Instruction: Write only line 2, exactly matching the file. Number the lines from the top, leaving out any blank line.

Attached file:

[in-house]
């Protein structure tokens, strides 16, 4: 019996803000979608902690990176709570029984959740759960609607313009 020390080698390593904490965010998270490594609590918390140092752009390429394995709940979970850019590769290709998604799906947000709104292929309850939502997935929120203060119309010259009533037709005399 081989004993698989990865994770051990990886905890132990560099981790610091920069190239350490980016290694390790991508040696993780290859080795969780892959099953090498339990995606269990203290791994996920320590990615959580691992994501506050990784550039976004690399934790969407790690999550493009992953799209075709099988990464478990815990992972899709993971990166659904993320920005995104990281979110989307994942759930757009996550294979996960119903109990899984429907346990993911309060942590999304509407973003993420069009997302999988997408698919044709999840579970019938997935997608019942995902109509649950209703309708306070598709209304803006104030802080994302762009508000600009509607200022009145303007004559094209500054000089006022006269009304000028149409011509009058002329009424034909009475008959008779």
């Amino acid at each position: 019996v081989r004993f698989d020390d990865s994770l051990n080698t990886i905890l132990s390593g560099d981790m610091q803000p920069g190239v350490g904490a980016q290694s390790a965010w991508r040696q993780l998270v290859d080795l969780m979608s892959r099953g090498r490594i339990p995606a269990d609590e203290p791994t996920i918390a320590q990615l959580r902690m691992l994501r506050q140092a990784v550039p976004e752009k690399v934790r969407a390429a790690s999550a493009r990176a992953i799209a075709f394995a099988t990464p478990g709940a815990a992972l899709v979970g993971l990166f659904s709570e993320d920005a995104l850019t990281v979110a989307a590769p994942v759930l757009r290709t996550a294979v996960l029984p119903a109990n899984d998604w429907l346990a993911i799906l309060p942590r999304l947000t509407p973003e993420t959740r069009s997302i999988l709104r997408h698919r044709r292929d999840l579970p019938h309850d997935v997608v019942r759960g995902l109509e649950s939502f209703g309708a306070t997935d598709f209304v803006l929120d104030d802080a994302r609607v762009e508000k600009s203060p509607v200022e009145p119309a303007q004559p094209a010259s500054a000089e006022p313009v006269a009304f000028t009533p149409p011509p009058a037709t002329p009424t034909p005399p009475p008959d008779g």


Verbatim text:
């Protein structure tokens, strides 16, 4: 019996803000979608902690990176709570029984959740759960609607313009 020390080698390593904490965010998270490594609590918390140092752009390429394995709940979970850019590769290709998604799906947000709104292929309850939502997935929120203060119309010259009533037709005399 081989004993698989990865994770051990990886905890132990560099981790610091920069190239350490980016290694390790991508040696993780290859080795969780892959099953090498339990995606269990203290791994996920320590990615959580691992994501506050990784550039976004690399934790969407790690999550493009992953799209075709099988990464478990815990992972899709993971990166659904993320920005995104990281979110989307994942759930757009996550294979996960119903109990899984429907346990993911309060942590999304509407973003993420069009997302999988997408698919044709999840579970019938997935997608019942995902109509649950209703309708306070598709209304803006104030802080994302762009508000600009509607200022009145303007004559094209500054000089006022006269009304000028149409011509009058002329009424034909009475008959008779």